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An Old Fashioned Girl by Louisa May Alcott


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An Old Fashioned Girl by Louisa May Alcott
Pages 378
Ages 9 and up
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The book begins with Polly making a visit to her friend Fanny who delights in every new fashioned idea. Polly instead enjoys her girlhood and is branded "old fashioned" because of her pure and simple ways. Through her attempts to find good in others she helps Fanny and her family see the importance of family and how meaningless wealth can be. The story follows Polly to adulthood. An excellent book that equals if not surpasses Little Women.
(This book is a scan of the original.)

"A charming little book, brimful of the good qualities of intellect and heart which made Little Women so successful. The OldĀ  Fashioned Girl carries with it a teaching specially needed at the present day, and we are glad to know it is even already a decided and great success." --New York Independent, 1874

"Miss Alcott's new story deserves quite as great a success as her famous Little Women, and we dare say will secure it. She has written a book which child and parent alike ought to read, for it is neither above the comprehension of the one nor below the taste of the other. Her boys and girls are so fresh, hearty, and natural, the incidents of her story are so true to life, and the tone is so thoroughly healthy, that a chapter of the Old Fashioned Girl

"Gladly we welcome the Old Fashioned Girl to heart and home! Joyfully we herald her progress over the land! Hopefully we look forward to the time when our young people, following her example, will also be old-fashioned in purity of heart and simplicity of life, thus brightening like a sunbeam the atmospheres around them." --Providence Journal, 1874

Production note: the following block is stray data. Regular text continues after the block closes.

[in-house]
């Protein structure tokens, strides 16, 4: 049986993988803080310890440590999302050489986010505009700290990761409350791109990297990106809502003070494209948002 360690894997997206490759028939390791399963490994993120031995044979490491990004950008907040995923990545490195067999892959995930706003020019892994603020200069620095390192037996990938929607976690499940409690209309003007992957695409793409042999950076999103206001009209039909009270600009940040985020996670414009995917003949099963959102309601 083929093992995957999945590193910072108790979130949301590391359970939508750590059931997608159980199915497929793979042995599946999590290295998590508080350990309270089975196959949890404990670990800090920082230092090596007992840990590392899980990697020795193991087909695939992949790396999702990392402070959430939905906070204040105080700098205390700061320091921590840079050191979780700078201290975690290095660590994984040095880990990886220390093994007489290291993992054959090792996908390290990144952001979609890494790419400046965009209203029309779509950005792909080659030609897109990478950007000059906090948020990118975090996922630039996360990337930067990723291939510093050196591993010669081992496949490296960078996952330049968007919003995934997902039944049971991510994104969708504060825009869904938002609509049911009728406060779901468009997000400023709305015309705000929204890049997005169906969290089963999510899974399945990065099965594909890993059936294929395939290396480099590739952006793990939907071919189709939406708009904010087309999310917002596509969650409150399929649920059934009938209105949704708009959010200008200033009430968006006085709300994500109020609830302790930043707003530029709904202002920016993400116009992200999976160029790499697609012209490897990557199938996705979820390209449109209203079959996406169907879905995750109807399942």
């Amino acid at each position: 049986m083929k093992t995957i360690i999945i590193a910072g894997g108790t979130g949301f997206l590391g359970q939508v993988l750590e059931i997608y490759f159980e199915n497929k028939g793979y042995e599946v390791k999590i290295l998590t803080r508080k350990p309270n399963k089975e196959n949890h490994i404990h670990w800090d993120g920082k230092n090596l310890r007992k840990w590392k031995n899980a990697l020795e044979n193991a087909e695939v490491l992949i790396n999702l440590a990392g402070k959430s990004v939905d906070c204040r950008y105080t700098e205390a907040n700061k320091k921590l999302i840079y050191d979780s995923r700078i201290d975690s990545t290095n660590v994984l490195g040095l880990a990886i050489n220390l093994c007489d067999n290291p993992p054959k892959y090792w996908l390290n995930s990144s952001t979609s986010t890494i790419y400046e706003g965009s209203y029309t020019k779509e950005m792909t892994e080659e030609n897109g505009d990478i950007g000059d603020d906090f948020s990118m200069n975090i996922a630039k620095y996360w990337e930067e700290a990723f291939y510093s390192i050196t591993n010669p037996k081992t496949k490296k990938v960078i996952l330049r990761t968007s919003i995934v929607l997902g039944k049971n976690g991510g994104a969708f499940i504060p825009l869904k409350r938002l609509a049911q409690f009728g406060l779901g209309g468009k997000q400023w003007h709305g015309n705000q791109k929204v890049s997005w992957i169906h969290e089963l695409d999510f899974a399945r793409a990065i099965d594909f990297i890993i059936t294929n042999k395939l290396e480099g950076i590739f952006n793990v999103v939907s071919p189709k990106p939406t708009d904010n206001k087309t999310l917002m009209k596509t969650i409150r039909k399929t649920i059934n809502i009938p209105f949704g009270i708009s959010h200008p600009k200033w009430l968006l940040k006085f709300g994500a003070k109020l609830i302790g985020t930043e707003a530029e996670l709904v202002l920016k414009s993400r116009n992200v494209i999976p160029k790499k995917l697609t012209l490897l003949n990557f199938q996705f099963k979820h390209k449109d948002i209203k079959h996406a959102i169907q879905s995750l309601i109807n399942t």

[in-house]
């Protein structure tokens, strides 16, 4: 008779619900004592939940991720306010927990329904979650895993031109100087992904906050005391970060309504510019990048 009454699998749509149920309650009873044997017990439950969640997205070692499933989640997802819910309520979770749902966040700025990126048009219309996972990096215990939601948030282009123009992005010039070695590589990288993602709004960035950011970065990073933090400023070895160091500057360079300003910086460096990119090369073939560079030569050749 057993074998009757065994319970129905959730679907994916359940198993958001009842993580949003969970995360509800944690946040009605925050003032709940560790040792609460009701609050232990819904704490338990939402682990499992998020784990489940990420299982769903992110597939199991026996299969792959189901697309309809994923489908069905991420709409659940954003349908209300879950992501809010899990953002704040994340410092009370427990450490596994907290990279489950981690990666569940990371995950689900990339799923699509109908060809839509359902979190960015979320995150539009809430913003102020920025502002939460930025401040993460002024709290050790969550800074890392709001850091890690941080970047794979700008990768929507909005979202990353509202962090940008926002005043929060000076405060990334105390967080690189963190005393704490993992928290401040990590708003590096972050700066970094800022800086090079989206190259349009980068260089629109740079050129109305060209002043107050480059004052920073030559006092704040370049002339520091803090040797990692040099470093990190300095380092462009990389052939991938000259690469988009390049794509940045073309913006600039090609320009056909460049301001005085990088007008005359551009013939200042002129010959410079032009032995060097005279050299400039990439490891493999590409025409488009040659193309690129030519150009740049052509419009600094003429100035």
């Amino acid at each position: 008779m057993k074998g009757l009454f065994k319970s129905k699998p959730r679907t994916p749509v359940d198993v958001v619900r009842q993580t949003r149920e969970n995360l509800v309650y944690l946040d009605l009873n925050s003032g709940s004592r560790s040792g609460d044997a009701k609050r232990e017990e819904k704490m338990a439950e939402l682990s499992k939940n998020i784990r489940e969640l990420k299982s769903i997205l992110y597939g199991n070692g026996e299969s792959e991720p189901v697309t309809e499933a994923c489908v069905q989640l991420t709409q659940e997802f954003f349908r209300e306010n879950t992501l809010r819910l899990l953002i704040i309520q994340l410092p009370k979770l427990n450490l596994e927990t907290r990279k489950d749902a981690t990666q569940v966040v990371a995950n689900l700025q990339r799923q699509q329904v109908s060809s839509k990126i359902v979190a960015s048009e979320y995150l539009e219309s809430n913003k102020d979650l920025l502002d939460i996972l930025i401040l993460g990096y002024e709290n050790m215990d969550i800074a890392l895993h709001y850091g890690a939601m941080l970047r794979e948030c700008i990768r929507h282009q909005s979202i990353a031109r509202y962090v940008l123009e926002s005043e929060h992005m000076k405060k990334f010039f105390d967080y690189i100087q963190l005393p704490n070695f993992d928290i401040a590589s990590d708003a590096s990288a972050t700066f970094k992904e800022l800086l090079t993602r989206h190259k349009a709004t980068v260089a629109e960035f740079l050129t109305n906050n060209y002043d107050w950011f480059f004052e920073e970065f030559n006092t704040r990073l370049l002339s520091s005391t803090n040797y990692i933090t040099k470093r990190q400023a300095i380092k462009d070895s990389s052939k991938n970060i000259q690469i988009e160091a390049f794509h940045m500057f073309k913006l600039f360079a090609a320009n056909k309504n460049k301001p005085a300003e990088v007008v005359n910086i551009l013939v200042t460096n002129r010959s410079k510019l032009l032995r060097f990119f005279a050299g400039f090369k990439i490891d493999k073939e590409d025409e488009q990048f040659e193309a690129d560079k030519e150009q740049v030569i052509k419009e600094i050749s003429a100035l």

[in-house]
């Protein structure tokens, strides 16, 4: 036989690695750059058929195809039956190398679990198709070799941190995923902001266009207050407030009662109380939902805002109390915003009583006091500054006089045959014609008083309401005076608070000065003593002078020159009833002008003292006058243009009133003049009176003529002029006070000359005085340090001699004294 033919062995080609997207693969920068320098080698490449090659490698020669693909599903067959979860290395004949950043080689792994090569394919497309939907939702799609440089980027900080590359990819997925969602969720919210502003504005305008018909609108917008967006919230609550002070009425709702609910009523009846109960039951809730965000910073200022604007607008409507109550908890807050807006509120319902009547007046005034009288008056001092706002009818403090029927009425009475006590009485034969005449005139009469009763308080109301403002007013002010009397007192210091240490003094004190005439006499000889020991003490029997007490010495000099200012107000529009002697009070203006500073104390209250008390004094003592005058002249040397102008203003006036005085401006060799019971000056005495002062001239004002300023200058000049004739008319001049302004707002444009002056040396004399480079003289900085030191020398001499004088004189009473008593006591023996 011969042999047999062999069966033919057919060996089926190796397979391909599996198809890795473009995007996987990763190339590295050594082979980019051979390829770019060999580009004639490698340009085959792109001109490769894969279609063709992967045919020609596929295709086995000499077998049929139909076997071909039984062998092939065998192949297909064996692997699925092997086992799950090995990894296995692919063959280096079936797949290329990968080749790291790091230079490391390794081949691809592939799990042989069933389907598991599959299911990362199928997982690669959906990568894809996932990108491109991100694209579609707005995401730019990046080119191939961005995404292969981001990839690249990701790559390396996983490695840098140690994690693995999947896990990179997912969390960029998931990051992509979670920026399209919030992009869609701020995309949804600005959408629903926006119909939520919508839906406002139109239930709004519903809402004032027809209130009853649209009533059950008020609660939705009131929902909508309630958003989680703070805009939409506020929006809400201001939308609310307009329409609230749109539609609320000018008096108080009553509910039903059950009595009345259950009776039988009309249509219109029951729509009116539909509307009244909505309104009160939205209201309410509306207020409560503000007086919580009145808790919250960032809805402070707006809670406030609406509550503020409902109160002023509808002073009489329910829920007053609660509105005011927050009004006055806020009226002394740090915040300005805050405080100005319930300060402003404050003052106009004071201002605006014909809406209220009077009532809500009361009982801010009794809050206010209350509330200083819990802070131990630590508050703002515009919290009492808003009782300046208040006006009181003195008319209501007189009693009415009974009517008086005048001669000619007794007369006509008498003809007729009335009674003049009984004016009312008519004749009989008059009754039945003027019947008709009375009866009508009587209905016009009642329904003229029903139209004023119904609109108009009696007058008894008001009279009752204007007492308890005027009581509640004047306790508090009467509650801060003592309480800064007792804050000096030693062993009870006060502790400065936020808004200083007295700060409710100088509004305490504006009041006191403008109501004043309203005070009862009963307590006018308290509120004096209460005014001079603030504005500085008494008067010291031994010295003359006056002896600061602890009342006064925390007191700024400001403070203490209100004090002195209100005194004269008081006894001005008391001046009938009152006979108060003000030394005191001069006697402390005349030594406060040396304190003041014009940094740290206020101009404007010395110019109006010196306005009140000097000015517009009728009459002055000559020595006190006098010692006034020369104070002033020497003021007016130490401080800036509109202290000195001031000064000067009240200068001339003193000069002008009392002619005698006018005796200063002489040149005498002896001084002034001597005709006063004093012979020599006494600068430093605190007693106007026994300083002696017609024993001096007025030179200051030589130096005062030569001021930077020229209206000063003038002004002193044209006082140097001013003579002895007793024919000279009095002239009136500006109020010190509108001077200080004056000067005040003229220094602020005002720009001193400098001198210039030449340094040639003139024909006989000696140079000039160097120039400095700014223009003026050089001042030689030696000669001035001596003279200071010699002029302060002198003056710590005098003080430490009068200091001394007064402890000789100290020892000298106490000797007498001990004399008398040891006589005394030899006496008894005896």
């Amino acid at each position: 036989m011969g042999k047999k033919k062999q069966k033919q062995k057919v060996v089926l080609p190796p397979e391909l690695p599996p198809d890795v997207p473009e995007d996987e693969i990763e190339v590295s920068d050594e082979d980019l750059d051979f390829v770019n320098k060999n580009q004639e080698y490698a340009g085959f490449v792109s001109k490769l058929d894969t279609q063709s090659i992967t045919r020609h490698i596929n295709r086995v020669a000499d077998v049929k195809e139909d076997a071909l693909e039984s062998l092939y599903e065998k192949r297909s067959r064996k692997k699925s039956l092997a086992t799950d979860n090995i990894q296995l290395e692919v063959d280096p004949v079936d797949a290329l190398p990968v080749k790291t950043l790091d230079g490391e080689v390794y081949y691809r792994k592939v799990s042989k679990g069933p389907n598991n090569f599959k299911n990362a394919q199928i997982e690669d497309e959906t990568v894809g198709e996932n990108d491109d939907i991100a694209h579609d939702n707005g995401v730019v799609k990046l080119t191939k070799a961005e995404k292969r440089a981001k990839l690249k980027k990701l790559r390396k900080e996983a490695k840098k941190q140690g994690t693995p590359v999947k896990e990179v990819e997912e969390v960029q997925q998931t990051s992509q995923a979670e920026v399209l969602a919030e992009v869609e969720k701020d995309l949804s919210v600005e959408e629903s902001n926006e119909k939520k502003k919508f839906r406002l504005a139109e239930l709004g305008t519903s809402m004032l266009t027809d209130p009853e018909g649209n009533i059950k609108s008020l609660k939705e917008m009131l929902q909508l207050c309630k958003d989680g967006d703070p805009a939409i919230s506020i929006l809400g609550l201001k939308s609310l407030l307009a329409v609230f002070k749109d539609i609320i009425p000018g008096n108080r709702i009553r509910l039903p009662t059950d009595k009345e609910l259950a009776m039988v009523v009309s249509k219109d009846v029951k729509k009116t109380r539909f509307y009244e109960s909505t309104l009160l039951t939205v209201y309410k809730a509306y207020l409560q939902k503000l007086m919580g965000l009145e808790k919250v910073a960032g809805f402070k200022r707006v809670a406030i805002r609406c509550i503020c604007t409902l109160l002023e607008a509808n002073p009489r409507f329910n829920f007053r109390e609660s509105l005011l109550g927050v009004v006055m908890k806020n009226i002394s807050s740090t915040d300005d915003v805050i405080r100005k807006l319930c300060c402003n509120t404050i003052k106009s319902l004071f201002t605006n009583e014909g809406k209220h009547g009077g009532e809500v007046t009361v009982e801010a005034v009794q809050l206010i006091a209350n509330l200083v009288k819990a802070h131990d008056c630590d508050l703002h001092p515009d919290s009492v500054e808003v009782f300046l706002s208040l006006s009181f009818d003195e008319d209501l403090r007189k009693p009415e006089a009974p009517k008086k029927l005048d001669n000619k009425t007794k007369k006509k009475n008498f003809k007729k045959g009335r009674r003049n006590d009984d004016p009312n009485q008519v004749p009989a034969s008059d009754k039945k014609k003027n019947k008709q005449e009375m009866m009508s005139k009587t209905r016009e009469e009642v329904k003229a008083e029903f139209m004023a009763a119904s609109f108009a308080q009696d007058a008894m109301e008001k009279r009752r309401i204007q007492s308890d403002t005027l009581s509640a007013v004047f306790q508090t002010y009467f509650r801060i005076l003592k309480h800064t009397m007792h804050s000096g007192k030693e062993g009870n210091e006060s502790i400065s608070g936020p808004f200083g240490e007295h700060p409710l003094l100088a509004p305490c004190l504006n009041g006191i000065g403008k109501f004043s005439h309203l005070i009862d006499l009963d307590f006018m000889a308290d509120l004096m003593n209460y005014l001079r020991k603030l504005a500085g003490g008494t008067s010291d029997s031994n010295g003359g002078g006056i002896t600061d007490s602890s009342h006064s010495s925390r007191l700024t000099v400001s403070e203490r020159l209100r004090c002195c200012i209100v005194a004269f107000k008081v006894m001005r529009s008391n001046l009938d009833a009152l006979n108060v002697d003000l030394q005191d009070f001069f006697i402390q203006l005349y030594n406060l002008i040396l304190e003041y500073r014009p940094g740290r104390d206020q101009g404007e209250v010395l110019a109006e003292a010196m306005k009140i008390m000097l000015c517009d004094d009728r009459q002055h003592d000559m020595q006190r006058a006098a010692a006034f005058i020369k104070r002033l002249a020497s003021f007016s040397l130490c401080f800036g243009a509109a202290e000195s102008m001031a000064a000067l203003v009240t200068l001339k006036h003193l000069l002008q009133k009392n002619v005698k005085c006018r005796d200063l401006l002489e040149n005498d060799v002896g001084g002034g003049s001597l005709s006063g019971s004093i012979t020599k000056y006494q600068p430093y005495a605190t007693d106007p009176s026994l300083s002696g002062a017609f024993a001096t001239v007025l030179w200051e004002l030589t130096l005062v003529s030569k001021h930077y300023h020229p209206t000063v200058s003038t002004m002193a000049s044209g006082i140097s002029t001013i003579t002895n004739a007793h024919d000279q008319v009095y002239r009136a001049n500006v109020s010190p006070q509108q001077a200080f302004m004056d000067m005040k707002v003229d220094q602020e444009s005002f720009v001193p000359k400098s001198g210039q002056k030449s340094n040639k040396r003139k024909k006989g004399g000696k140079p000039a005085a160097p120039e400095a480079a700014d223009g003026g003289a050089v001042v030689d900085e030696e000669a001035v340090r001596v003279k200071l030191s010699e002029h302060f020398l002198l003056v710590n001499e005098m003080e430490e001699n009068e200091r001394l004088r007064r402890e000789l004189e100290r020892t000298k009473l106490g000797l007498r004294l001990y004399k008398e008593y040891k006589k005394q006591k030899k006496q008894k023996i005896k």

"Miss Alcott has a faculty of entering into the lives and feelings of children that is conspicuously wanting in most writers who address them; and to this cause to the consciousness among her readers that they are hearing about people like themselves, instead of abstract qualities labeled with names, the popularity of her books is due. Meg, Jo, Beth, and Amy are friends in every nursery and schoolroom, and even in the parlor and office they are not unknown: for a good story is interesting to older folks as well, and Miss Alcott carries on her children to manhood and womanhood, and leaves them only on the wedding-day." --Mrs. Sarah J. Hale in Godey's Ladies' Book, 1874
wakes up the unartificial better life within us almost as effectually as an hour spent in the company of good honest, sprightly children. The Old Fashioned Girl, Polly Milton, is a delightful creature!" --New York Tribune, 1874

This product was added to our catalog on Monday 31 May, 2010.

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